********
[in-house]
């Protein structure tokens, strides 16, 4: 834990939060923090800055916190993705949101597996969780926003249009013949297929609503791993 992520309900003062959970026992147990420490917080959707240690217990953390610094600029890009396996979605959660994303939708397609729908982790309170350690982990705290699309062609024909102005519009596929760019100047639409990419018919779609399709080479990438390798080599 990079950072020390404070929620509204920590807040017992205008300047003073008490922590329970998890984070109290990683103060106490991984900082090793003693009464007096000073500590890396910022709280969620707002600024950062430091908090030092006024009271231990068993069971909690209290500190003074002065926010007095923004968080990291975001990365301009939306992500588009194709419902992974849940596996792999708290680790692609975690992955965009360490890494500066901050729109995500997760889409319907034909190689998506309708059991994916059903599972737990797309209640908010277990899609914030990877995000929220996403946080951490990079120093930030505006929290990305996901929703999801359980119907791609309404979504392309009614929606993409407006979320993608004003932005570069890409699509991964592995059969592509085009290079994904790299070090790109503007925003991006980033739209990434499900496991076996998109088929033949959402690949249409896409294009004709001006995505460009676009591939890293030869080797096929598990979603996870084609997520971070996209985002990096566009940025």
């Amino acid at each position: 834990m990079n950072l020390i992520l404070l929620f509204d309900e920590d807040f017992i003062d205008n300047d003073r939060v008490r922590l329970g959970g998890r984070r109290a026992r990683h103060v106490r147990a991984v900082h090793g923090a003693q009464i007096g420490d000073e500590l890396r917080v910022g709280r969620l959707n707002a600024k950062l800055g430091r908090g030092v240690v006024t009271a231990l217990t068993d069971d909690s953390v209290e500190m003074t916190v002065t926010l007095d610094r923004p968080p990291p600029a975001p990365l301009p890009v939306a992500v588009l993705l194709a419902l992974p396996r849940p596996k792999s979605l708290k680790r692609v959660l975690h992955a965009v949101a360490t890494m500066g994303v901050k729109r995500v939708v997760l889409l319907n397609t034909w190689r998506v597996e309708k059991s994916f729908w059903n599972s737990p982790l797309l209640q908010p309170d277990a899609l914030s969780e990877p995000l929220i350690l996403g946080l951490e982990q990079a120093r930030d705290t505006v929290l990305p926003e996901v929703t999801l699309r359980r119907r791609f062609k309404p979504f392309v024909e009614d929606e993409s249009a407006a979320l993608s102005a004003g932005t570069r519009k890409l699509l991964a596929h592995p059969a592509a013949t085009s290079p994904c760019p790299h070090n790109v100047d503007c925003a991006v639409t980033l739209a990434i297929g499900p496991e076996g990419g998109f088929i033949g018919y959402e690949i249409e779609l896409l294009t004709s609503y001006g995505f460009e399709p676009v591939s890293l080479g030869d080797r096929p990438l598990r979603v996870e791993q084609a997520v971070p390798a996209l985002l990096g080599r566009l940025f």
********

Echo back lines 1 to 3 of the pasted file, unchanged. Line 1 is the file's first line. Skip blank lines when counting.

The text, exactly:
[in-house]
């Protein structure tokens, strides 16, 4: 834990939060923090800055916190993705949101597996969780926003249009013949297929609503791993 992520309900003062959970026992147990420490917080959707240690217990953390610094600029890009396996979605959660994303939708397609729908982790309170350690982990705290699309062609024909102005519009596929760019100047639409990419018919779609399709080479990438390798080599 990079950072020390404070929620509204920590807040017992205008300047003073008490922590329970998890984070109290990683103060106490991984900082090793003693009464007096000073500590890396910022709280969620707002600024950062430091908090030092006024009271231990068993069971909690209290500190003074002065926010007095923004968080990291975001990365301009939306992500588009194709419902992974849940596996792999708290680790692609975690992955965009360490890494500066901050729109995500997760889409319907034909190689998506309708059991994916059903599972737990797309209640908010277990899609914030990877995000929220996403946080951490990079120093930030505006929290990305996901929703999801359980119907791609309404979504392309009614929606993409407006979320993608004003932005570069890409699509991964592995059969592509085009290079994904790299070090790109503007925003991006980033739209990434499900496991076996998109088929033949959402690949249409896409294009004709001006995505460009676009591939890293030869080797096929598990979603996870084609997520971070996209985002990096566009940025």
């Amino acid at each position: 834990m990079n950072l020390i992520l404070l929620f509204d309900e920590d807040f017992i003062d205008n300047d003073r939060v008490r922590l329970g959970g998890r984070r109290a026992r990683h103060v106490r147990a991984v900082h090793g923090a003693q009464i007096g420490d000073e500590l890396r917080v910022g709280r969620l959707n707002a600024k950062l800055g430091r908090g030092v240690v006024t009271a231990l217990t068993d069971d909690s953390v209290e500190m003074t916190v002065t926010l007095d610094r923004p968080p990291p600029a975001p990365l301009p890009v939306a992500v588009l993705l194709a419902l992974p396996r849940p596996k792999s979605l708290k680790r692609v959660l975690h992955a965009v949101a360490t890494m500066g994303v901050k729109r995500v939708v997760l889409l319907n397609t034909w190689r998506v597996e309708k059991s994916f729908w059903n599972s737990p982790l797309l209640q908010p309170d277990a899609l914030s969780e990877p995000l929220i350690l996403g946080l951490e982990q990079a120093r930030d705290t505006v929290l990305p926003e996901v929703t999801l699309r359980r119907r791609f062609k309404p979504f392309v024909e009614d929606e993409s249009a407006a979320l993608s102005a004003g932005t570069r519009k890409l699509l991964a596929h592995p059969a592509a013949t085009s290079p994904c760019p790299h070090n790109v100047d503007c925003a991006v639409t980033l739209a990434i297929g499900p496991e076996g990419g998109f088929i033949g018919y959402e690949i249409e779609l896409l294009t004709s609503y001006g995505f460009e399709p676009v591939s890293l080479g030869d080797r096929p990438l598990r979603v996870e791993q084609a997520v971070p390798a996209l985002l990096g080599r566009l940025f």